Ignoring Files That Are Already in a Git Repository

March 5th, 2018

Filed under: Version Control, Xcode | Be the first to comment!

In a previous post, I showed how to tell git to ignore files in Xcode projects. But what do you do if you want to ignore a file that git is currently tracking?

Remove the file from the git repository. Add the file you want to ignore to the git ignore file. If you don’t perform this step, git will track the file when you add it back to the repository. Add the file back to the project after removing the file from the repository.

Removing a File That’s in an Xcode Project from the Repository

To remove a file that’s part of an Xcode project from a git repository, you must remove the file from the project. Select the file from the project navigator on the left side of the project window and press the Delete key.

Xcode will ask you if you want to remove the reference to the file from the project or move the file to the Trash. Move the file to the Trash.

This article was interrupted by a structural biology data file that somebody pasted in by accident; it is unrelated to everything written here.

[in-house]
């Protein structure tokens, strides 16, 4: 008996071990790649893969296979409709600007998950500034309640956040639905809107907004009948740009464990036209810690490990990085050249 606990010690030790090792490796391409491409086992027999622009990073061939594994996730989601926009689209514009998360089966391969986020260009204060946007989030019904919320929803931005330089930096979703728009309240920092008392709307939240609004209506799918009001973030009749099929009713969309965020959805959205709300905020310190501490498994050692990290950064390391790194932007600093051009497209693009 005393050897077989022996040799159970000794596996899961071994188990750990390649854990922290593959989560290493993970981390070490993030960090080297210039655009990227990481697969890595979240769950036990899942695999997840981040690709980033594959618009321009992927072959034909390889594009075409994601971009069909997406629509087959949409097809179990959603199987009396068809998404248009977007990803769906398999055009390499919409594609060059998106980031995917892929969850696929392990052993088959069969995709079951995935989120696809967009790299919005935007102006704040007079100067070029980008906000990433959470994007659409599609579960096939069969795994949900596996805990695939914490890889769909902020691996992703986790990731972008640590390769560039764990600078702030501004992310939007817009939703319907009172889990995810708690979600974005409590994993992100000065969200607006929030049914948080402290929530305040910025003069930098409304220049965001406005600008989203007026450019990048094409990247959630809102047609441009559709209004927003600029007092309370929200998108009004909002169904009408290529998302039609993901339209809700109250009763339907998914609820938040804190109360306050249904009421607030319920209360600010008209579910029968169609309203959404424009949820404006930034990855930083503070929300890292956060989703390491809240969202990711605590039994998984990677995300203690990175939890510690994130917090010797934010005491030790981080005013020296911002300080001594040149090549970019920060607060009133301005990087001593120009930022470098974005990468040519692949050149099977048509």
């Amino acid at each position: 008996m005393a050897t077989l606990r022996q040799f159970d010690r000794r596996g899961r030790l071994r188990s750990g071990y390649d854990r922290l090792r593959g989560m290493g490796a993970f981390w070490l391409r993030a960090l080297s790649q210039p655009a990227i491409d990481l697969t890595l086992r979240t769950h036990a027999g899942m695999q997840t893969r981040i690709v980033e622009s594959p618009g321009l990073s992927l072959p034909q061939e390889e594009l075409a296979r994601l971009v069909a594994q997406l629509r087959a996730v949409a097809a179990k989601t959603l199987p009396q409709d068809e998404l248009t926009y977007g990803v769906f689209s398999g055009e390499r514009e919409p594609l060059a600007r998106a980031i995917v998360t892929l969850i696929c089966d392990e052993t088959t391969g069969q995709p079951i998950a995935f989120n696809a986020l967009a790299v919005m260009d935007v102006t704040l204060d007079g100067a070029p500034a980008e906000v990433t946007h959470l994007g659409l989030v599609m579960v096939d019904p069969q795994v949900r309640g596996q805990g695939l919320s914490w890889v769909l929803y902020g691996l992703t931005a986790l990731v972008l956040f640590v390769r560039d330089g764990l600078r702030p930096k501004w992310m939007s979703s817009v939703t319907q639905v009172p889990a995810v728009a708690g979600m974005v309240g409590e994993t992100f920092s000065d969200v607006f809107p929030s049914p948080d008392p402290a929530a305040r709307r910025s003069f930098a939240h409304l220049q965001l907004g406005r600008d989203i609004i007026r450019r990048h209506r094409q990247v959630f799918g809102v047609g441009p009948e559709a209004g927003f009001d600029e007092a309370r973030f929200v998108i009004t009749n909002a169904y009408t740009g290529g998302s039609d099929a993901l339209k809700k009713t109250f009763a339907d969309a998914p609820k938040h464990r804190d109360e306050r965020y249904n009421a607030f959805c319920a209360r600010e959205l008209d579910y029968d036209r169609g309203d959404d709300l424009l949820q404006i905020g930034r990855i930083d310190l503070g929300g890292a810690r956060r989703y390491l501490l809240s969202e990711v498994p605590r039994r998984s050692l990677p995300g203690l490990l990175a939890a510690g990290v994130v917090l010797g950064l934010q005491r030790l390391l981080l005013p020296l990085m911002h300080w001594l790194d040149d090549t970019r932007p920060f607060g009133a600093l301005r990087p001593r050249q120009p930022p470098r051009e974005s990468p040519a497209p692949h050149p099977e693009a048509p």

After removing the file from the project, choose Source Control > Commit to commit and remove the file from the repository.


Add the File back to the Project

Now that you removed the file from the repository, get the file out of the Trash and move it back to your project folder. Choose File > Add Files to ProjectName to add the file back to your Xcode project.

Tired of Losing Work?

Have you ever saved a source code file and wished you could go back to the way it was before you saved? Have you ever accidentally deleted files from an Xcode project? Have you ever lost work due to Xcode crashing? If you answered Yes to any of these questions, I can help you.

I’m writing a book, Version Control for iOS and Mac Developers. As the title indicates, it’s a book about version control for iOS and Mac developers. In the book you’ll learn how to place your Xcode projects under version control to minimize the chances of you losing important work. You’ll also learn how to put your projects on GitHub and Bitbucket so you can easily work on projects with other people and create branches so you can build new features without breaking working code. The book also contains exercises for working with version control so you can practice using version control before using it in your own projects.

Sign up for my newsletter to get version control tips, access sneak peeks from the book, and get the chance to buy the book at a discount when it’s finished.

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